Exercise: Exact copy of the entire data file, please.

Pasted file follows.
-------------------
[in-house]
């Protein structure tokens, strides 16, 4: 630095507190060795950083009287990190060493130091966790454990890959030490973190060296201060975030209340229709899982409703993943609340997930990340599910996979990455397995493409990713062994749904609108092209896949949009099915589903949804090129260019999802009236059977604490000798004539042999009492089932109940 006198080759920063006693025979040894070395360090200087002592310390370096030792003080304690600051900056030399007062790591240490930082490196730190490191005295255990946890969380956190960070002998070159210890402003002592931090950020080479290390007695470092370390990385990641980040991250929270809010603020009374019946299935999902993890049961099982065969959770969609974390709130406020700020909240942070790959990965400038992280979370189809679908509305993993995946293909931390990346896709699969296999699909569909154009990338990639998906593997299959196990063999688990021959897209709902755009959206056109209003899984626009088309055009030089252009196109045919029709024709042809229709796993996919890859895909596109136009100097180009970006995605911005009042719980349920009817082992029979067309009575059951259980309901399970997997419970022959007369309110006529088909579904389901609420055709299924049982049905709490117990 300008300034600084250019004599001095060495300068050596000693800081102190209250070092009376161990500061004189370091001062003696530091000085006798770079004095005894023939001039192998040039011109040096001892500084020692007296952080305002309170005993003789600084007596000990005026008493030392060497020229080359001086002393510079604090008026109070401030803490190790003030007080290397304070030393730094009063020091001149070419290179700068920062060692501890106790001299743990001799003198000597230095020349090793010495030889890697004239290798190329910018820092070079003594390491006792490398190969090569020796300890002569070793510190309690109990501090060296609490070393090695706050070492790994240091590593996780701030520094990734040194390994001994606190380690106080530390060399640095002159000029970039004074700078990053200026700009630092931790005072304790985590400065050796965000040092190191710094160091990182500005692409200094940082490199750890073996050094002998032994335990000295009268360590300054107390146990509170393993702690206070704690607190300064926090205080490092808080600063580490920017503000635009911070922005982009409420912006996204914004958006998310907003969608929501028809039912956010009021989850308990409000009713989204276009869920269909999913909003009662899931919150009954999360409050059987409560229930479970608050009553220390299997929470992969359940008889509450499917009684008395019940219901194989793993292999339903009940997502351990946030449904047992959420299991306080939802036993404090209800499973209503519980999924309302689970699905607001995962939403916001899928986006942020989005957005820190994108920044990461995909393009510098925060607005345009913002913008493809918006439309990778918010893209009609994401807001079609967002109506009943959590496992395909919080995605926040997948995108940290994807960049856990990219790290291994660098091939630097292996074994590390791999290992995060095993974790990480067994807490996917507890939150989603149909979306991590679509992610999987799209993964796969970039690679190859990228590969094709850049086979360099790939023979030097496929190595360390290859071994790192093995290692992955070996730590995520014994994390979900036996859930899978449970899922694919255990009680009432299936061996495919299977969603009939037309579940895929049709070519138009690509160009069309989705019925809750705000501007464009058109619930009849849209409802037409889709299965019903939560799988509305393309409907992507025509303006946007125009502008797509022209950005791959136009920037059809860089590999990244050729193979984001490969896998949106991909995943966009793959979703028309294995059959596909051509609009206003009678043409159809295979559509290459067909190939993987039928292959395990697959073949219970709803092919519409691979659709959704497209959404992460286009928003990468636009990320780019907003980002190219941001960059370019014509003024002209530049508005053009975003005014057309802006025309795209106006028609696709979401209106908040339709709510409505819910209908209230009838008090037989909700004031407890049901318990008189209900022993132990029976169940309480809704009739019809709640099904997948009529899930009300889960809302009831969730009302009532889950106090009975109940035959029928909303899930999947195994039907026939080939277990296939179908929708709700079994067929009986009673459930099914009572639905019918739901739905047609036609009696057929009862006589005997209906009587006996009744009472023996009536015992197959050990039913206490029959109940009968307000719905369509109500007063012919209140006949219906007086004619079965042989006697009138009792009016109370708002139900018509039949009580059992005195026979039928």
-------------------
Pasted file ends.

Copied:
[in-house]
């Protein structure tokens, strides 16, 4: 630095507190060795950083009287990190060493130091966790454990890959030490973190060296201060975030209340229709899982409703993943609340997930990340599910996979990455397995493409990713062994749904609108092209896949949009099915589903949804090129260019999802009236059977604490000798004539042999009492089932109940 006198080759920063006693025979040894070395360090200087002592310390370096030792003080304690600051900056030399007062790591240490930082490196730190490191005295255990946890969380956190960070002998070159210890402003002592931090950020080479290390007695470092370390990385990641980040991250929270809010603020009374019946299935999902993890049961099982065969959770969609974390709130406020700020909240942070790959990965400038992280979370189809679908509305993993995946293909931390990346896709699969296999699909569909154009990338990639998906593997299959196990063999688990021959897209709902755009959206056109209003899984626009088309055009030089252009196109045919029709024709042809229709796993996919890859895909596109136009100097180009970006995605911005009042719980349920009817082992029979067309009575059951259980309901399970997997419970022959007369309110006529088909579904389901609420055709299924049982049905709490117990 300008300034600084250019004599001095060495300068050596000693800081102190209250070092009376161990500061004189370091001062003696530091000085006798770079004095005894023939001039192998040039011109040096001892500084020692007296952080305002309170005993003789600084007596000990005026008493030392060497020229080359001086002393510079604090008026109070401030803490190790003030007080290397304070030393730094009063020091001149070419290179700068920062060692501890106790001299743990001799003198000597230095020349090793010495030889890697004239290798190329910018820092070079003594390491006792490398190969090569020796300890002569070793510190309690109990501090060296609490070393090695706050070492790994240091590593996780701030520094990734040194390994001994606190380690106080530390060399640095002159000029970039004074700078990053200026700009630092931790005072304790985590400065050796965000040092190191710094160091990182500005692409200094940082490199750890073996050094002998032994335990000295009268360590300054107390146990509170393993702690206070704690607190300064926090205080490092808080600063580490920017503000635009911070922005982009409420912006996204914004958006998310907003969608929501028809039912956010009021989850308990409000009713989204276009869920269909999913909003009662899931919150009954999360409050059987409560229930479970608050009553220390299997929470992969359940008889509450499917009684008395019940219901194989793993292999339903009940997502351990946030449904047992959420299991306080939802036993404090209800499973209503519980999924309302689970699905607001995962939403916001899928986006942020989005957005820190994108920044990461995909393009510098925060607005345009913002913008493809918006439309990778918010893209009609994401807001079609967002109506009943959590496992395909919080995605926040997948995108940290994807960049856990990219790290291994660098091939630097292996074994590390791999290992995060095993974790990480067994807490996917507890939150989603149909979306991590679509992610999987799209993964796969970039690679190859990228590969094709850049086979360099790939023979030097496929190595360390290859071994790192093995290692992955070996730590995520014994994390979900036996859930899978449970899922694919255990009680009432299936061996495919299977969603009939037309579940895929049709070519138009690509160009069309989705019925809750705000501007464009058109619930009849849209409802037409889709299965019903939560799988509305393309409907992507025509303006946007125009502008797509022209950005791959136009920037059809860089590999990244050729193979984001490969896998949106991909995943966009793959979703028309294995059959596909051509609009206003009678043409159809295979559509290459067909190939993987039928292959395990697959073949219970709803092919519409691979659709959704497209959404992460286009928003990468636009990320780019907003980002190219941001960059370019014509003024002209530049508005053009975003005014057309802006025309795209106006028609696709979401209106908040339709709510409505819910209908209230009838008090037989909700004031407890049901318990008189209900022993132990029976169940309480809704009739019809709640099904997948009529899930009300889960809302009831969730009302009532889950106090009975109940035959029928909303899930999947195994039907026939080939277990296939179908929708709700079994067929009986009673459930099914009572639905019918739901739905047609036609009696057929009862006589005997209906009587006996009744009472023996009536015992197959050990039913206490029959109940009968307000719905369509109500007063012919209140006949219906007086004619079965042989006697009138009792009016109370708002139900018509039949009580059992005195026979039928």